At first it’s a day, then a day before, then a week, and then a month, and then a year. I am still on the ‘days’ bit with my Dad who passed on. I’m still on the ‘last week this time’ mode, recollecting each memory, each word, conversations we had, the lunch we had together and also those moments when I was irked with him...
He never let on his worries to me but he knew; he knew enough to settle his affairs, pay salaries, pay maintenance for the home he cherished for many years after my mother’s death. He even wrote his book (it’s still to be edited and published )
A 91 year old ‘white bread’ eating young dude; he also loved his kheer, rabdi jalebi, kulfi and kaju katli. He ate everything, relished what ever he ate but in moderation. His years with me were when I realised what it means to parent one’s parent. We had our spaces and boundaries but he depended on me and I depended on his larger-than-life, silent presence in my home. His specific seat in the living room, his chair at the head of our dining table, his water glass filled to a level that wasn’t heavy for him to lift. The cashew jar placed near his reach…each nook and corner of my home carries his memory.
When I took him to the hospital for his 2-D echo and he collapsed there, this niggling inner voice said it was time for him. When he was in the emergency ward, he was emotional yet crystal clear about no intervention and definitely no ICU. I signed the forms against intervention, knowing my father needed that for himself - the dignity to take his own decisions rather than be dismissed as a discarded object on the hospital bed with no voice of his own.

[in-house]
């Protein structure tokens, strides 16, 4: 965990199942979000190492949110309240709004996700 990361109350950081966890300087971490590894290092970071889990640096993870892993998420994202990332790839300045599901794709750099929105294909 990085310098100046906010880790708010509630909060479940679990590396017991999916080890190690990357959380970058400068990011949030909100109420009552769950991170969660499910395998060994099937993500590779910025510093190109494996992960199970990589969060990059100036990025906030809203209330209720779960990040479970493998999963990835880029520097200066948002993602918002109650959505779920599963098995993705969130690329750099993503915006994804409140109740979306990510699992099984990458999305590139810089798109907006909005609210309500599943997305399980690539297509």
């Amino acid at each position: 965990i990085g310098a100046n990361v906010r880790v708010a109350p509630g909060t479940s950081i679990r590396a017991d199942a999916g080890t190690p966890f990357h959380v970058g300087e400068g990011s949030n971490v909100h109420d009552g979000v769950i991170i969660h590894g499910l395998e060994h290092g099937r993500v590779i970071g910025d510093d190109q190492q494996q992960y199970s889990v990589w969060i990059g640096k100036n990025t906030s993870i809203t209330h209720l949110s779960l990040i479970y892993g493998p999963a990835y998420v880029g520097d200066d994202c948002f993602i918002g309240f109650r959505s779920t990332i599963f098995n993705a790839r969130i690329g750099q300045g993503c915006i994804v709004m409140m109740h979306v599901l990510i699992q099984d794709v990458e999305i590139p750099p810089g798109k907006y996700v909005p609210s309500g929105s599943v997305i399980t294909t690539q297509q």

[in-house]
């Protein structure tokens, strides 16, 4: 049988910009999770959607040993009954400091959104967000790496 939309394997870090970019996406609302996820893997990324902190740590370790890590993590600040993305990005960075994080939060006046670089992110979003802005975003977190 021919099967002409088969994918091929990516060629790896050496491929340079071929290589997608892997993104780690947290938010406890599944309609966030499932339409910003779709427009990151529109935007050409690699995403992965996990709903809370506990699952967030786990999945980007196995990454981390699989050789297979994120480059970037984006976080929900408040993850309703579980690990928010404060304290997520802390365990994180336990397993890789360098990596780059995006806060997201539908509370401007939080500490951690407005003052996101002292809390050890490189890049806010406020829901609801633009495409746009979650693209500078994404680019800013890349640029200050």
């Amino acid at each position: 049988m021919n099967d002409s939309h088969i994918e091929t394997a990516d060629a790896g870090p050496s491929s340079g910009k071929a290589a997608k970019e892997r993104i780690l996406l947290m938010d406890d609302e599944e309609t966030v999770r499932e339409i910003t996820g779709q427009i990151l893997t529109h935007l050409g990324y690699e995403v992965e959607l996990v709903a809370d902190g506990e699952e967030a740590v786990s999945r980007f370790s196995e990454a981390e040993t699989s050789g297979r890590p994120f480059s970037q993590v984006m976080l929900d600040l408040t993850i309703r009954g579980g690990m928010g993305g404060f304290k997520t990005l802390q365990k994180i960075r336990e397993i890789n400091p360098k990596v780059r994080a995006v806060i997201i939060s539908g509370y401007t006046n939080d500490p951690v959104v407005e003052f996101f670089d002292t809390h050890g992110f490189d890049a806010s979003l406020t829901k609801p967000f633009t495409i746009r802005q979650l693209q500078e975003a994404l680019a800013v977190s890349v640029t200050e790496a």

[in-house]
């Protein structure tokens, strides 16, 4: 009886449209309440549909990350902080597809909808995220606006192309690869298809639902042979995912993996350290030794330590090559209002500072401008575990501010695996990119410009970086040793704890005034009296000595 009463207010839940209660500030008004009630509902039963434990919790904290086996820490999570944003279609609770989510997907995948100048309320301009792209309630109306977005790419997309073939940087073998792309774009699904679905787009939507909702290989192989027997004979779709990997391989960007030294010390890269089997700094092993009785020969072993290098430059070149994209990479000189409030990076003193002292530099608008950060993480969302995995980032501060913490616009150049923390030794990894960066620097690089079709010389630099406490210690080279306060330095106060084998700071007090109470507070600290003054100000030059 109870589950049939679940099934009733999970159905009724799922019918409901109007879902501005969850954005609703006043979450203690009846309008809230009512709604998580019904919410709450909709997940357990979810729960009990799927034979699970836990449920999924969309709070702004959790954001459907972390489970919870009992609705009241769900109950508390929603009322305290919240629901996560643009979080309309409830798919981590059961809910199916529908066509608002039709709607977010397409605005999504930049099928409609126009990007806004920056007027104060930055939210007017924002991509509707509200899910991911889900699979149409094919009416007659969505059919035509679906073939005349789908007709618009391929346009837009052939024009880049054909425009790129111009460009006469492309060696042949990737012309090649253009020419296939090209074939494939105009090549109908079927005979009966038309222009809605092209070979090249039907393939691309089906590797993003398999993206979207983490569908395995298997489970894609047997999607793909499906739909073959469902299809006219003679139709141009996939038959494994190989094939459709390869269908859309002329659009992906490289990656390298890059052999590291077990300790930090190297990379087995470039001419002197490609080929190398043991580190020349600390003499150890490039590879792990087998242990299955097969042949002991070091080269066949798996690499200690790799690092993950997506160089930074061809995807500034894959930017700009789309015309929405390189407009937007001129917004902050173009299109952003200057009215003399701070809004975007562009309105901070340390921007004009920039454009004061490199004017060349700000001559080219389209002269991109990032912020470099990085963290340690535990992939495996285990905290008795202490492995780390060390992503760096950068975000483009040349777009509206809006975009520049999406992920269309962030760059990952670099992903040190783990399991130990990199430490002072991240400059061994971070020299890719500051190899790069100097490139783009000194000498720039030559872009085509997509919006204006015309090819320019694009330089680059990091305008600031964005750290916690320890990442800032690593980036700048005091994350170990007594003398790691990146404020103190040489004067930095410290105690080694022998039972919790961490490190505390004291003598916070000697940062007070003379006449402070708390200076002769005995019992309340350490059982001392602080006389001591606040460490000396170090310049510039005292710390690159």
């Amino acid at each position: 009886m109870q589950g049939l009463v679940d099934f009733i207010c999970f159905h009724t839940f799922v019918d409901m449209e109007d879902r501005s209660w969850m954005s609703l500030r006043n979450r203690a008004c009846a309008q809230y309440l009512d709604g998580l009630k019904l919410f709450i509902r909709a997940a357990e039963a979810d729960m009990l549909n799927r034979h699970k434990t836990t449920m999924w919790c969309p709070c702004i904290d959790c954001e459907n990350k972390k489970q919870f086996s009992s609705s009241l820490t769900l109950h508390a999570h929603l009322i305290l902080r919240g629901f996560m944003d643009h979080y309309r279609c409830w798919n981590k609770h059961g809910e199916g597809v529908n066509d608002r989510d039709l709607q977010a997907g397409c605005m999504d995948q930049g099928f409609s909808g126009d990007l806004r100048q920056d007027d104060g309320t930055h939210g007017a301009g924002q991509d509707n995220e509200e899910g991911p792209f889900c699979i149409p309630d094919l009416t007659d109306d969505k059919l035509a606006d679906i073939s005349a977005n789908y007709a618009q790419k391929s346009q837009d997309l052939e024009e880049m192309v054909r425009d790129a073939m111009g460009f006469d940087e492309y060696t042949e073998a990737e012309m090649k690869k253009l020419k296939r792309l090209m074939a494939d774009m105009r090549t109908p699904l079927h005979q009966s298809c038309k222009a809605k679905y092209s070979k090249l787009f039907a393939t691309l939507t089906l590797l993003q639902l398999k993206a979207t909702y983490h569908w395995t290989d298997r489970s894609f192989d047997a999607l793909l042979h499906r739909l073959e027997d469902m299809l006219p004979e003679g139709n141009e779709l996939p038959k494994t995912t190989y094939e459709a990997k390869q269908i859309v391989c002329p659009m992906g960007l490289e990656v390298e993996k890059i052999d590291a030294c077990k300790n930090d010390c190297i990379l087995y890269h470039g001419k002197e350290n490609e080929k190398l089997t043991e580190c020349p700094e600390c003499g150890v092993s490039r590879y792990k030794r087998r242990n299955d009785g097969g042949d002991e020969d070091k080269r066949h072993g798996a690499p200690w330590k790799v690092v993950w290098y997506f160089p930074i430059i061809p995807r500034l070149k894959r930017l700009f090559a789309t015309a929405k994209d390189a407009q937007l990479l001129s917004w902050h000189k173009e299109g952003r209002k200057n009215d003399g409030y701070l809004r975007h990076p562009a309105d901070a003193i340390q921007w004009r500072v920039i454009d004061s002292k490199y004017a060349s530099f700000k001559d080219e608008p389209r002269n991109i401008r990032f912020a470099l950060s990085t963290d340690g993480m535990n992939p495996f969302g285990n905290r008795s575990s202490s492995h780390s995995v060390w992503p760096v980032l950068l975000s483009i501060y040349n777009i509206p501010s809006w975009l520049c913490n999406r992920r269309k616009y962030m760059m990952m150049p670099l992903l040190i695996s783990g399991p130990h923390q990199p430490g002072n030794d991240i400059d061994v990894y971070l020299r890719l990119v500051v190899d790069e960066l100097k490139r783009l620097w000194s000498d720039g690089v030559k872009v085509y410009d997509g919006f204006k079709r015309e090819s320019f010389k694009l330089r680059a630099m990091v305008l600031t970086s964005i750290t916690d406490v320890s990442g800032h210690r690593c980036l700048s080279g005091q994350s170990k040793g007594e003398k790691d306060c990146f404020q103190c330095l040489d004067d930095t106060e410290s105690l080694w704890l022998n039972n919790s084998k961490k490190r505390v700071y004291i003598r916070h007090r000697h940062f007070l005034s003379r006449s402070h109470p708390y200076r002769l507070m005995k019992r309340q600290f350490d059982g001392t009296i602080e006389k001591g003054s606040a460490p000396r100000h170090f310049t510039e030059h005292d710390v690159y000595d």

When he was in the room he longed for home.
And when it was time for him to depart, he knew. He told me that he would not survive this and was insistent I sit near him so that he could speak. Now as I write this it feels so unreal. As I soothed his cold hands, he told me all that needed to be done and where he had kept all the relevant details for us to access once he departed. He was also insistent I go home and rest.
Till the very end, he refused to use a bed pan or a sponge. He walked to the washroom himself. He stopped eating gradually and even if he did, his body purged it out. He looked frail and tired but was alert throughout. No fear. No sadness. All he confessed to was feeling impatient and restless with it all, knowing the inevitable but unable to hurry it up. What can one say about such a passing away? A graceful acceptance of what is to be...I’m grateful he passed on the way he had led his life - peacefully and with tremendous inner strength.
Death didn’t take him by surprise. He was ready to go.
And now when I feel the grief of losing him in all its entirety, I know that there is a mark that grief leaves which cannot be rubbed off. I still walk down the passage to wish him goodnight as I did each night; I end up soaking almonds for him and tears flow when I see the biscuit jar which had his favourite tea cookies.
I know time is the healer, but for now I need to feel this fully for however long it takes.